Voters oppose holding infrastructure hostage

  Voters oppose holding infrastructure hostage In the view of those surveyed, if representatives believe that the infrastructure bill is good for Americans, they should vote for it. If they don’t, they should vote against it. The poll results suggest that it will be very hard for both Democrats and Republicans to defend any other position in next year's midterm congressional elections.Keith Allred is the Executive Director of the National Institute for Civil Discourse (NICD) and a former professor of negotiation and conflict resolution at the Harvard Kennedy School. In 2011, the University of Arizona created NICD with founding honorary co-chairs George H.W.

It is still unclear how this impasse will be resolved. What is clear, however, is that the Republican Party would be foolish to bail the Democrats out of their current jam in the House. Earlier in the year, we warned Republicans against acquiescing to another half-trillion dollars in new spending, this time on infrastructure. The bill is another exercise in spending money that we don’t have; the legislation includes progressive priorities on climate and other matters that stray beyond roads and bridges; and any bill Republicans helped write was clearly going to be folded into the Democrats’ larger spending project. And so it has come to pass. A month ago, we warned Republicans that, with the progressives digging in, Nancy Pelosi would soon come looking for their help in passing the infrastructure bill. That, too, has come to pass.

By the latest count, it seems possible that up to ten Republican representatives — including Don Young (Alaska), Don Bacon (Neb.), Brian Fitzpatrick (Pa.), Fred Upton (Mich.), John Katko (N.Y.), and Blake Moore (Utah) — could provide Pelosi with the votes that she cannot wangle from her own party.

Here are the 6 House Democrats that voted against the $1.2 trillion bipartisan infrastructure bill

  Here are the 6 House Democrats that voted against the $1.2 trillion bipartisan infrastructure bill Six progressive Democrats - all members who make up the "The Squad" - rejected the legislation, an action that they had warned about for months.The legislation, officially known as the Infrastructure Investment and Jobs Act, has been a core tenet of Biden's agenda centered on repairing the nation's beleaguered transportation network, in addition to boosting access to broadband connections and putting into place a network of electric vehicle chargers.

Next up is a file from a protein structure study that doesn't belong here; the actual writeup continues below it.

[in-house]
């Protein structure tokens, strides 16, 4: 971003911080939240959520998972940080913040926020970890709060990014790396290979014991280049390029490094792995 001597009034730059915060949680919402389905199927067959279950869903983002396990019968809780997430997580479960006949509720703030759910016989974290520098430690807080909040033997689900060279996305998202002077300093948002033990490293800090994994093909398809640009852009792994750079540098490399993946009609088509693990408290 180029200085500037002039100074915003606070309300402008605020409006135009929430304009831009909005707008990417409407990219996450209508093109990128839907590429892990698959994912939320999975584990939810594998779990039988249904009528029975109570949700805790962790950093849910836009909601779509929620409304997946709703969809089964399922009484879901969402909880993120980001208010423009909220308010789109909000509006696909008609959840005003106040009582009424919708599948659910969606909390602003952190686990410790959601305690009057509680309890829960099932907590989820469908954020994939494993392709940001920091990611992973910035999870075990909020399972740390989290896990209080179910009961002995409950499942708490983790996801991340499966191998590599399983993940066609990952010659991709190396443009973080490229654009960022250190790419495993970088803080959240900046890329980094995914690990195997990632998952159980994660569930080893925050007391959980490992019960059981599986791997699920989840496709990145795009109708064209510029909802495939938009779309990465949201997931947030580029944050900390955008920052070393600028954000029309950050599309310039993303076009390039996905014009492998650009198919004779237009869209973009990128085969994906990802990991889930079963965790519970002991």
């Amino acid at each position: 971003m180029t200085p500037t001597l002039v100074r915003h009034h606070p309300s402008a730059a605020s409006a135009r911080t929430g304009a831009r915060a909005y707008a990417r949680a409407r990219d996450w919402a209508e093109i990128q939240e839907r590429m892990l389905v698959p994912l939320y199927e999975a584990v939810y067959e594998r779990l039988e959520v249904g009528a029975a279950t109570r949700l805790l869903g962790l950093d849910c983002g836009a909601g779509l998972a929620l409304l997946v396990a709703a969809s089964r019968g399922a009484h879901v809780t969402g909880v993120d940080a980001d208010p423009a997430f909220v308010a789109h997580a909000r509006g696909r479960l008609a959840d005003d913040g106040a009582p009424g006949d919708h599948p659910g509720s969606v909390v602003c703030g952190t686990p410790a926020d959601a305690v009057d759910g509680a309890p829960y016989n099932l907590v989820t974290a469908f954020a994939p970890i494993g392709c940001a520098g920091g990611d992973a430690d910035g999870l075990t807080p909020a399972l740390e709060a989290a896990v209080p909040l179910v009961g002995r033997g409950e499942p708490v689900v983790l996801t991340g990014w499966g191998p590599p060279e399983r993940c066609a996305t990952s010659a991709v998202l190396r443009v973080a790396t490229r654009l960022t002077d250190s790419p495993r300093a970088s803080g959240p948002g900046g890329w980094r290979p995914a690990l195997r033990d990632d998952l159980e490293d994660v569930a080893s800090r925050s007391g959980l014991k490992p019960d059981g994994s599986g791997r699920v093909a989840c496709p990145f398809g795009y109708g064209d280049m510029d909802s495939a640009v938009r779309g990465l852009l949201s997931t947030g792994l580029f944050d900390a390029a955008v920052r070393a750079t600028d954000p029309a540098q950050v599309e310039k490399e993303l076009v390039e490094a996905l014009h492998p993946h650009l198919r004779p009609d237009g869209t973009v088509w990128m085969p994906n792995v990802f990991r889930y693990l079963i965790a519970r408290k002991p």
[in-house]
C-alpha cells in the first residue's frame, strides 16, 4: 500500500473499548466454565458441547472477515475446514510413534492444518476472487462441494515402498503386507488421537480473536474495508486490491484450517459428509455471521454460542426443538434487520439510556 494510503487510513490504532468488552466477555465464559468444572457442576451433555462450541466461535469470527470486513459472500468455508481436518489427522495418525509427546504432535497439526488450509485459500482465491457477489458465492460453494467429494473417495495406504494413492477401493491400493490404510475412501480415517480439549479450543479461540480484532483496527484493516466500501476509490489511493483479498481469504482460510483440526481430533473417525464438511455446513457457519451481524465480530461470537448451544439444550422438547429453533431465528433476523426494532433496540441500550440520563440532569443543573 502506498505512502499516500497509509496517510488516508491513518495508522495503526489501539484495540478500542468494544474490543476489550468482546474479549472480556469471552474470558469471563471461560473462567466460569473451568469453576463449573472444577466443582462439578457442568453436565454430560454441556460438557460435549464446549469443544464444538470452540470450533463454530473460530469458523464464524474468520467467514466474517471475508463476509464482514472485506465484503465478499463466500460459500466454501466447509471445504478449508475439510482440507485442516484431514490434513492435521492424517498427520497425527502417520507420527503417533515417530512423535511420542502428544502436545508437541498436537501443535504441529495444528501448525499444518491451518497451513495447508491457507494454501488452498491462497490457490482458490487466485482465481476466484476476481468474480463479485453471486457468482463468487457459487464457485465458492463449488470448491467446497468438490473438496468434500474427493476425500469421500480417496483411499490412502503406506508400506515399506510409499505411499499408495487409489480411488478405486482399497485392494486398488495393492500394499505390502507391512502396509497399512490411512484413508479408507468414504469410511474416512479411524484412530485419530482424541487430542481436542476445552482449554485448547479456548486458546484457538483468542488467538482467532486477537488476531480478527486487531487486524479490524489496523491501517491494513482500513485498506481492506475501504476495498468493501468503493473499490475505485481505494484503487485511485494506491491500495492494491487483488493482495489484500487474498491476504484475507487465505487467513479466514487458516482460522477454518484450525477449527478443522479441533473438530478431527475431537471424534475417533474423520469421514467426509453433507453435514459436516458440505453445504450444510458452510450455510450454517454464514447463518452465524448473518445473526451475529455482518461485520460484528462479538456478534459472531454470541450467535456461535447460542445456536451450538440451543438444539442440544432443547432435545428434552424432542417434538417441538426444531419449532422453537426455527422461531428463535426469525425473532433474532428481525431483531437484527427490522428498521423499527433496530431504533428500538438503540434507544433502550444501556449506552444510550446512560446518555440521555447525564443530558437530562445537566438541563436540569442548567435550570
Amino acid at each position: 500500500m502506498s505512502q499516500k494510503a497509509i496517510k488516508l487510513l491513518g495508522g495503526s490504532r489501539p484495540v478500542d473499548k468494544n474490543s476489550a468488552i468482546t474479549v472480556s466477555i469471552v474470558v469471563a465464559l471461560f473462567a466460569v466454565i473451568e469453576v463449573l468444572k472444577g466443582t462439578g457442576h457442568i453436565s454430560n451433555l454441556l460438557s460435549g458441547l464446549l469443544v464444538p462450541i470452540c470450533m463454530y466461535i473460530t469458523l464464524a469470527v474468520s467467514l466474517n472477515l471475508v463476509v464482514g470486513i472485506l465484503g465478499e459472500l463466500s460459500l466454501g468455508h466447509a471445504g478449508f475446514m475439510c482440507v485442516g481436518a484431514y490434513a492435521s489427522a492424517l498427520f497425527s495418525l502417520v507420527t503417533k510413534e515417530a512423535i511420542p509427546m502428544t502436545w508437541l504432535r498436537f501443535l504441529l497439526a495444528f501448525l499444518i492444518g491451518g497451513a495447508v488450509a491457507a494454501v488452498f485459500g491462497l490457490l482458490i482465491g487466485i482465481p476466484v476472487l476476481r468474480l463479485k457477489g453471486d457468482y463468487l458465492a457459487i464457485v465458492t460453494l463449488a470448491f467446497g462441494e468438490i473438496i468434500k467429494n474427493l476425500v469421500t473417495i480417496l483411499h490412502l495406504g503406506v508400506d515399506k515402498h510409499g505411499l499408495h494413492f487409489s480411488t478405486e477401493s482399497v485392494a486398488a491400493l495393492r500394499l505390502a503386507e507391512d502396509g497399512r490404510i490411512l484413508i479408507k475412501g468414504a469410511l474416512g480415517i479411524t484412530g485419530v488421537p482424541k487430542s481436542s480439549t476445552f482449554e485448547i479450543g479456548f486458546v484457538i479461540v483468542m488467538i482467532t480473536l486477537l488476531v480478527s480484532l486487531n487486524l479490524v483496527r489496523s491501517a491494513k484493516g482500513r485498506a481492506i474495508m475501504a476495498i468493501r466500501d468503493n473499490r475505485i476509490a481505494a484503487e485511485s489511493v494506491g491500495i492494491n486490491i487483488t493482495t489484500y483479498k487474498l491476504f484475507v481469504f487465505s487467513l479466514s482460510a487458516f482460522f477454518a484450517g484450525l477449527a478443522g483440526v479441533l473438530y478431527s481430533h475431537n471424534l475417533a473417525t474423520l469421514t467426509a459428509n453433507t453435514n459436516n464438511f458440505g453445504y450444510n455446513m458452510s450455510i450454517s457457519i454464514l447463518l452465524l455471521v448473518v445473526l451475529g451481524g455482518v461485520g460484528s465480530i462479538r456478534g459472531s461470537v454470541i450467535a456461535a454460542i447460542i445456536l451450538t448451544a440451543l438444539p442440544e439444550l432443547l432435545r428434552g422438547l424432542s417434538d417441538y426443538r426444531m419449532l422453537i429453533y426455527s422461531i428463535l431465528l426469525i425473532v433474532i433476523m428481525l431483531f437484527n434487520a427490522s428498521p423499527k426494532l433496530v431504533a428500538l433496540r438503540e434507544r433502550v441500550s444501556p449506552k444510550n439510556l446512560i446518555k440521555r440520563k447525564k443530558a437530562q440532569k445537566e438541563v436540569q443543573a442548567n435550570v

There is a case that if the infrastructure bill passes, Joe Manchin and Kyrsten Sinema would feel emboldened to walk away from the reconciliation bill — exactly what the progressives fear. But if Pelosi continues to fail to muster the votes for the infrastructure bill, there’s a chance that the internal Democratic dynamic becomes more poisonous. And time is not on the party’s side, especially with a potential Glenn Youngkin victory looming in the Virginia gubernatorial race next week. Regardless, Republicans shouldn’t lend bipartisan credibility to any part of a historic spending blowout, much of which involves extending the social-welfare state on the assumption that new programs will never be rolled back.

At the end of the day, Joe Biden and his party are in such a morass because they are trying to dramatically expand the federal government without the majorities in Congress necessary to do so. It is not the role of the Republican Party to lend a helping hand.

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Republicans Who Backed Infrastructure Face Attacks Conflating It With Social Spending Bill .
"Many are saying the stuff in the second bill was in this [infrastructure] bill. It's disinformation intended to divide and raise their ratings," said Rep. Don Bacon.The 13 Republican lawmakers who supported the infrastructure legislation, which passed by a vote of 228 to 206, included: Don Bacon of Nebraska; Brian Fitzpatrick of Pennsylvania; Andrew Garbarino of New York; Anthony Gonzalez of Ohio; John Katko of New York; Adam Kinzinger of Illinois; Nicole Malliotakis of New York; David McKinley of West Virginia; Tom Reed of New York; Chris Smith of New Jersey; Fred Upton of Michigan; Jeff Van Drew of New Jersey; and Don Young of Alaska.

usr: 3
This is interesting!